Berglind Tómasdóttir is a flutist and interdisciplinary artist living in Reykjavík, Iceland. In her work she frequently explores identity and archetypes, as well as music as a social phenomenon.

An advocate of new music, Berglind has worked with composers such as Björk, Anna Thorvaldsdottir, Peter Ablinger, Evan Ziporyn and Carolyn Chen, and received commissions from Dark Music Days, The National Flute Association, Cycle Music and Art Festival, Reykjavík Arts Festival and Nordic Music Days, to name a few.

Berglind Tómasdóttir holds degrees in flute playing from Reykjavik College of Music and The Royal Danish Music Conservatory in Copenhagen and a DMA in contemporary music performance from University of California, San Diego. 

Berglind is a professor in contemporary music performance at Iceland University of the Arts.

The Origin of Things

by Berglind María Tómasdóttir

Duration: 16:19

Erlendur Sveinsson
Haraldur Sigurbergsson
Sæmundur Ari Halldórsson
Frankie Martin
Carolyn Chen

Music by Berglind María Tómasdóttir

Special thanks: Lee Lorenzo Lynch


The Origin of Things is a video essay on sound, memory and identity.

The Origin of Hrokkur - an excerpt from the film:

The hybrid culture of Southern California can be traced to numerous nationalities immigrating at the turn of the twentieth century. Rockriver Mary emigrated from the Meðalland region of Iceland, hoping only to make money to send home. Instead, she built a life here.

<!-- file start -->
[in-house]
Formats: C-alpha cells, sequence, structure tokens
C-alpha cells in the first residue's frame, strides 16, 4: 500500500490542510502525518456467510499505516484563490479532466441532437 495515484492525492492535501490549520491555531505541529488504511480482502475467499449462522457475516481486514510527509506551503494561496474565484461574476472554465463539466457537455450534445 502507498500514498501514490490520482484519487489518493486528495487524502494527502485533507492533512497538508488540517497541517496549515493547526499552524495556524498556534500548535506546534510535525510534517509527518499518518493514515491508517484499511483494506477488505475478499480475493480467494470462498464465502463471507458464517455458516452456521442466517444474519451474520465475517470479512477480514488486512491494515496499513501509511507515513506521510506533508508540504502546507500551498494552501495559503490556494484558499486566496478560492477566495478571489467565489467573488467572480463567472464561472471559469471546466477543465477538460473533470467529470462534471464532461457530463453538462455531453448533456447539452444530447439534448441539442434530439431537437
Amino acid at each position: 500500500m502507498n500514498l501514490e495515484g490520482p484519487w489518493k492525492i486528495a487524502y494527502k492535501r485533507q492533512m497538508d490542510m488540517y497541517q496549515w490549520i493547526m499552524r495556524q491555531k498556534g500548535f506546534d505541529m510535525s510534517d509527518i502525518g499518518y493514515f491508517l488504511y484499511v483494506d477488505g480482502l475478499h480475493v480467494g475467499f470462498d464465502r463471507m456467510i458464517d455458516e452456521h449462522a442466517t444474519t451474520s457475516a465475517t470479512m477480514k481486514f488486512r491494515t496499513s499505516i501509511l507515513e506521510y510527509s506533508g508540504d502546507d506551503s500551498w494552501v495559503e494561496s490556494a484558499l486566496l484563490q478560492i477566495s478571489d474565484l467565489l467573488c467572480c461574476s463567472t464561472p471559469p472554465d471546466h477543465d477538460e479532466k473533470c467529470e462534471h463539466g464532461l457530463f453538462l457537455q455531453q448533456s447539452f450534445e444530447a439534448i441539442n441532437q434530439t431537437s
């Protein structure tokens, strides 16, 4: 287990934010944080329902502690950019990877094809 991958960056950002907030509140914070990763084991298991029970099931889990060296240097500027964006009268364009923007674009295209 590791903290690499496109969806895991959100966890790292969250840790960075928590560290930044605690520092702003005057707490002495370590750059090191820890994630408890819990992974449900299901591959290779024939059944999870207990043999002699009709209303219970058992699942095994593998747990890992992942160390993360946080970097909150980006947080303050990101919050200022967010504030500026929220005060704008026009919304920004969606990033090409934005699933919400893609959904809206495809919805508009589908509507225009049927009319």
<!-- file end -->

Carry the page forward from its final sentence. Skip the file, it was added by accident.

When Rockriver Mary arrived in Imperial County, her homeland was still under Danish colonial rule. Because she had previous farming experience, the Imperial Valley was a natural choice. There is a saying in Icelandic that you are not a real Icelander unless you own some land -- Rockriver Mary certainly took that to heart, laboring and saving her money toward the goal of a farm all her own.

While working in the fields, she would recite rímur: the traditional of chanting epic poems, and the Icelanders’ way of surviving the long, cold, gloomy winters in their rural homeland. So, too, chanting rímur would become a way to survive under the blistering sun of California, and would achieve great popularity among the people of Imperial Valley.

Weekly gatherings of rímur emerged as early as 1913, concurrent with earliest evidences of the instrument known as Hrokkur. A traditional hybrid, Hrokkur was heavily influenced by the Indian sitar, Mexican guitar, and, naturally, the Icelandic langspil.

The droning soundscape of Hrokkur underneath chants of rímur would come to symbolize the grand, cultural diversity of the Imperial Valley. And though Rockriver Mary made numerous contributions to farming practice—some of which endure to the present day—she will first and foremost be remembered for the indelible mark left on the rich musical heritage of this region.